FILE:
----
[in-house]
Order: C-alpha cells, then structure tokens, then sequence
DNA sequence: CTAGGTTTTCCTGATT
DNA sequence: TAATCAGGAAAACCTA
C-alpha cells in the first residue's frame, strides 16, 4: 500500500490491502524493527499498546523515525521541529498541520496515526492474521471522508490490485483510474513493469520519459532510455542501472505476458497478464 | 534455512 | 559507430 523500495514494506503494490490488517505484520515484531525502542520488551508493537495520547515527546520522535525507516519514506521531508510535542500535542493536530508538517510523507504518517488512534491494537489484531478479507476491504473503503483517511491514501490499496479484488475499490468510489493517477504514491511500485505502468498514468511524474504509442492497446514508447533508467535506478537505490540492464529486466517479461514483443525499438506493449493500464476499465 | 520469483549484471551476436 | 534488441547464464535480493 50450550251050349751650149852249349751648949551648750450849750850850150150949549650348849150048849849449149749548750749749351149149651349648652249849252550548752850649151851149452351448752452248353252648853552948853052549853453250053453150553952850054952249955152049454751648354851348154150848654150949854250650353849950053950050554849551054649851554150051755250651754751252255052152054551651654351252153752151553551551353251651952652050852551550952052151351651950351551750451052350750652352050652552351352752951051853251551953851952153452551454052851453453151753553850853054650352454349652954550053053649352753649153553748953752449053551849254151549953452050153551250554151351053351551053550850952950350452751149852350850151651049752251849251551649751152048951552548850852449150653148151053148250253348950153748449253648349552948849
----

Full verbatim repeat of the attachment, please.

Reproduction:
[in-house]
Order: C-alpha cells, then structure tokens, then sequence
DNA sequence: CTAGGTTTTCCTGATT
DNA sequence: TAATCAGGAAAACCTA
C-alpha cells in the first residue's frame, strides 16, 4: 500500500490491502524493527499498546523515525521541529498541520496515526492474521471522508490490485483510474513493469520519459532510455542501472505476458497478464 | 534455512 | 559507430 523500495514494506503494490490488517505484520515484531525502542520488551508493537495520547515527546520522535525507516519514506521531508510535542500535542493536530508538517510523507504518517488512534491494537489484531478479507476491504473503503483517511491514501490499496479484488475499490468510489493517477504514491511500485505502468498514468511524474504509442492497446514508447533508467535506478537505490540492464529486466517479461514483443525499438506493449493500464476499465 | 520469483549484471551476436 | 534488441547464464535480493 50450550251050349751650149852249349751648949551648750450849750850850150150949549650348849150048849849449149749548750749749351149149651349648652249849252550548752850649151851149452351448752452248353252648853552948853052549853453250053453150553952850054952249955152049454751648354851348154150848654150949854250650353849950053950050554849551054649851554150051755250651754751252255052152054551651654351252153752151553551551353251651952652050852551550952052151351651950351551750451052350750652352050652552351352752951051853251551953851952153452551454052851453453151753553850853054650352454349652954550053053649352753649153553748953752449053551849254151549953452050153551250554151351053351551053550850952950350452751149852350850151651049752251849251551649751152048951552548850852449150653148151053148250253348950153748449253648349552948849